Traveling Safely and Minimizing Coronavirus In Your Car
Fresh air and proper ventilation lower the risk of contracting coronavirus. Even in cramped quarters, airflow keeps the buildup of aerosolized virus down. The next time you’re driving, crack your windows down a few inches and run the HVAC system. Constantly introducing fresh air lowers the concentration virus particles in your car’s cabin. In the fight against COVID, HVAC maintenance is critical.
Is there coronavirus in your car?
The typical family car interior has a volume of about 100 cubic feet, a 10th the size of a bedroom. And we might cram four, or sometimes five, people into that small space. It’s impossible to social distance.
Here’s the potential problem as it relates to COVID-19. Over the decades, we’ve done a really nice job of sealing up our cars. Ever notice how quiet they are on the inside these days? That’s because every effort has been made to seal up every gap possible so there are better acoustics. The result is that the ventilation rate — how much fresh air comes into the car — can be quite low. This one little change reduces risk.
To show what this means for COVID-19 and to give you a simple step to protect yourself and others while in a car, we modeled a simple scenario: riding in a car for 72 minutes with an infected passenger who seems fine other than coughing every few minutes.
When the windows are closed, SARS-CoV-2 (in fine aerosol particles) accumulates in the car cabin. With each new cough, the concentration builds up with no significant dilution happening. But even cracking one window open just 3 inches can keep this at bay.
So the next time you’re in the car — be it your own vehicle with others or in a taxi, Uber or Lyft — it’s all the same advice: Open up the windows just a bit, even if everyone is feeling fine. If you’re using your air conditioning or heat and want to keep the windows closed, make sure the car is not in recirculating air mode — select the mode that brings in fresh outdoor air. Having everyone in the car wear a mask can also help and is a must in a taxi or ride-share vehicle.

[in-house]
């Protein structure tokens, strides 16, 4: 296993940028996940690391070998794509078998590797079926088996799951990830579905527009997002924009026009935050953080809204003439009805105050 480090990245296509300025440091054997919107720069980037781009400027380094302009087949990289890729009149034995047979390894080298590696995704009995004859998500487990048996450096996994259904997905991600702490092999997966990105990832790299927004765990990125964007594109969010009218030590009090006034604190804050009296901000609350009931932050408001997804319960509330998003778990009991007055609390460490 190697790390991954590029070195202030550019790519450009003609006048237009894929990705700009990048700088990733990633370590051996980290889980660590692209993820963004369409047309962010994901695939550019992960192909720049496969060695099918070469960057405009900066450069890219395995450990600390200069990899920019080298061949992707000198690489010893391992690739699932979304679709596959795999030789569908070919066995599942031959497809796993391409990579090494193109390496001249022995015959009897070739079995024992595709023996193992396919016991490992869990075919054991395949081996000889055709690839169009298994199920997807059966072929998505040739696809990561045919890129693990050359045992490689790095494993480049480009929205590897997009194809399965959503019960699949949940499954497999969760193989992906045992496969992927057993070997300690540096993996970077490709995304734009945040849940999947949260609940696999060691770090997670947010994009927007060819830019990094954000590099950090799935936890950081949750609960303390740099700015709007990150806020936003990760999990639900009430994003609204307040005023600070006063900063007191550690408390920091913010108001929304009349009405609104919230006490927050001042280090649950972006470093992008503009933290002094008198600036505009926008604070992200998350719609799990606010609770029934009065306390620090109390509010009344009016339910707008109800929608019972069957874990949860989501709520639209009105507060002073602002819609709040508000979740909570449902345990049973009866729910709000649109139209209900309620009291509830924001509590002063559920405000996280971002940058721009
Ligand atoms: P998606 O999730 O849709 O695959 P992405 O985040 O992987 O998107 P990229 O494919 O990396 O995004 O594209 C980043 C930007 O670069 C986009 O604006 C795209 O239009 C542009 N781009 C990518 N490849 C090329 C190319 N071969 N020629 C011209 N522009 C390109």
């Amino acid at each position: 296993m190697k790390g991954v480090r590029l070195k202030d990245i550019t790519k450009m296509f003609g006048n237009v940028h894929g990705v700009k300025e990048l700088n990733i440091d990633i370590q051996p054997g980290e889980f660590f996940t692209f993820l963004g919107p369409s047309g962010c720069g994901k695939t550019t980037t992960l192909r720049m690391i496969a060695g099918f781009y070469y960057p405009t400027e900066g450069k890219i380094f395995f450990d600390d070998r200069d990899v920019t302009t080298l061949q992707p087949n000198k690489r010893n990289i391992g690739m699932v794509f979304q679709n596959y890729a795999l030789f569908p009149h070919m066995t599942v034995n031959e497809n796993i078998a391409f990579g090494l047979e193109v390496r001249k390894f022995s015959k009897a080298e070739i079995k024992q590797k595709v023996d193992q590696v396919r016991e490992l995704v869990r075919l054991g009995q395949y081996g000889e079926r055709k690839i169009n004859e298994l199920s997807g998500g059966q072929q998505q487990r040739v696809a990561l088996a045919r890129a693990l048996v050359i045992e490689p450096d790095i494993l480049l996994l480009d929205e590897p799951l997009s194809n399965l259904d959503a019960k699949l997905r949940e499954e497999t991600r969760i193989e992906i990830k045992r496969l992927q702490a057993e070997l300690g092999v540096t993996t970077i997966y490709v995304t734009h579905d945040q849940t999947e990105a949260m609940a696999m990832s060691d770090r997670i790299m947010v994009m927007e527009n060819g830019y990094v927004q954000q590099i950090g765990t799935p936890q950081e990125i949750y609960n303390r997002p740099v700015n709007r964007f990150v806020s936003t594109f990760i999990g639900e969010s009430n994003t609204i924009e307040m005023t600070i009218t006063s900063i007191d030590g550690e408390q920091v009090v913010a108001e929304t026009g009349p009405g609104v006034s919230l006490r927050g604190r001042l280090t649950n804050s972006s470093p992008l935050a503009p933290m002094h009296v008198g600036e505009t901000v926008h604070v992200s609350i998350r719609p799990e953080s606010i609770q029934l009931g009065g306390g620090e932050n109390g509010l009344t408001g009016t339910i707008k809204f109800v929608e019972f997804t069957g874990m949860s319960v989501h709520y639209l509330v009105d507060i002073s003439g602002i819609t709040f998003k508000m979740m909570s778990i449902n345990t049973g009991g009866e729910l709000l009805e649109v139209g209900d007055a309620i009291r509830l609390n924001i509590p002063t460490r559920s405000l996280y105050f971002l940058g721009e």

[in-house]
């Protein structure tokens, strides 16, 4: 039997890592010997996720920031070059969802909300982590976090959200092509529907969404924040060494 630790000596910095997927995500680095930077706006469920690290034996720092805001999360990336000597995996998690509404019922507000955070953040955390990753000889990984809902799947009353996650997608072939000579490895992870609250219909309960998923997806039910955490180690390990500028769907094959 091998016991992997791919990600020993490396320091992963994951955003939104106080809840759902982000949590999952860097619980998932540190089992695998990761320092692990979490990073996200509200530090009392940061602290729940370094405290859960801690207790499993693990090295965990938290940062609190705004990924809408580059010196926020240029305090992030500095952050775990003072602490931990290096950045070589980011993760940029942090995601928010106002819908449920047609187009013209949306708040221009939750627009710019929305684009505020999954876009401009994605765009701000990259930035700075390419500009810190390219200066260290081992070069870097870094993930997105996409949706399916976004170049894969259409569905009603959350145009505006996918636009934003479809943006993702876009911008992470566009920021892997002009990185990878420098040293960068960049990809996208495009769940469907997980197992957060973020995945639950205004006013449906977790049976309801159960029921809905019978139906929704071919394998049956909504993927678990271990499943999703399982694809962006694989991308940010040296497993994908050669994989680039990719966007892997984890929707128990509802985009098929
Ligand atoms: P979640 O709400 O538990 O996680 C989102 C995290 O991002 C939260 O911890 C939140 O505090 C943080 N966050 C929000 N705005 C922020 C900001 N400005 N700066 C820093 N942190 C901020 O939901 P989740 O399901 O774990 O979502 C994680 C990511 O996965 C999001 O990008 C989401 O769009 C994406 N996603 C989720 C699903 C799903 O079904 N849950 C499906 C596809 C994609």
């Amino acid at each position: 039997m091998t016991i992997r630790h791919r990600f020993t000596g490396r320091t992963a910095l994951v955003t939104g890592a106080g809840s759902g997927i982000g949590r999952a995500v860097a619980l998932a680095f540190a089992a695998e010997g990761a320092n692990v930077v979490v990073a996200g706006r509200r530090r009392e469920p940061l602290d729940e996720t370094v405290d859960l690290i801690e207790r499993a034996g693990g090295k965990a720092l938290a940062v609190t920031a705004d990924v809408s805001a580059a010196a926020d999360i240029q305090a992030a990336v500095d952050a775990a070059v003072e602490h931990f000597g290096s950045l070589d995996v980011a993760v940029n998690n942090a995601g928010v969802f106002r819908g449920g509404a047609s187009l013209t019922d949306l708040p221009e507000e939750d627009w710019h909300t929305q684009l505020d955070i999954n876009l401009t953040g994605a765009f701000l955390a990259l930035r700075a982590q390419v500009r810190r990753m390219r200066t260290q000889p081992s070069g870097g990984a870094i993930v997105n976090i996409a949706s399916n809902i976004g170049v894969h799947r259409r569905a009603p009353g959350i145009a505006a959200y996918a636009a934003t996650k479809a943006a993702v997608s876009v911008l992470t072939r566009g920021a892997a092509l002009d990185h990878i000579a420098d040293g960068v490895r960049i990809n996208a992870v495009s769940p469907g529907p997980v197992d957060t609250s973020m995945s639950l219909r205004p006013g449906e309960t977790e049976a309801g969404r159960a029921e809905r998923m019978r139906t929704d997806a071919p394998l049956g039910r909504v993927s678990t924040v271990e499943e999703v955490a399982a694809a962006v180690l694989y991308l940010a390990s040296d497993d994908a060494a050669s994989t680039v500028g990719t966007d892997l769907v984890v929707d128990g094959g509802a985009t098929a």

Lastly, bringing in more outdoor air only addresses airborne transmission. There are many high contact surfaces inside a car for droplets to land on, so wash your hands after your trip.
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Tips to avoid getting and spreading COVID-19 in common travel situations
In public: Wear a mask in public settings. Stay at least 6 feet (about 2 arms’ length) from anyone who is not from your household.
Bathrooms and rest stops: Wash your hands with soap and water for at least 20 seconds after using the bathroom and after you have been in a public place. If soap and water are not available, use a hand sanitizer that contains at least 60% alcohol. Cover all surfaces of your hands and rub them together until they feel dry.
Getting gas: Use disinfecting wipes on handles and buttons at the gas pumps before you touch them (if available). After fueling, use a hand sanitizer with at least 60% alcohol. When you get to your destination, wash your hands with soap and water for at least 20 seconds.
Keeping your hands clean and taking the right precautions can protect you. Our hand sanitizer spray is 80% alcohol and formulated in accordance with the WHO guidelines. When traveling, you may need to touch commonly used surfaces – such as a gas pump or a door handle. Kill up 99.99% of viruses and bacteria with our concentrated and sprayable hand sanitizer.
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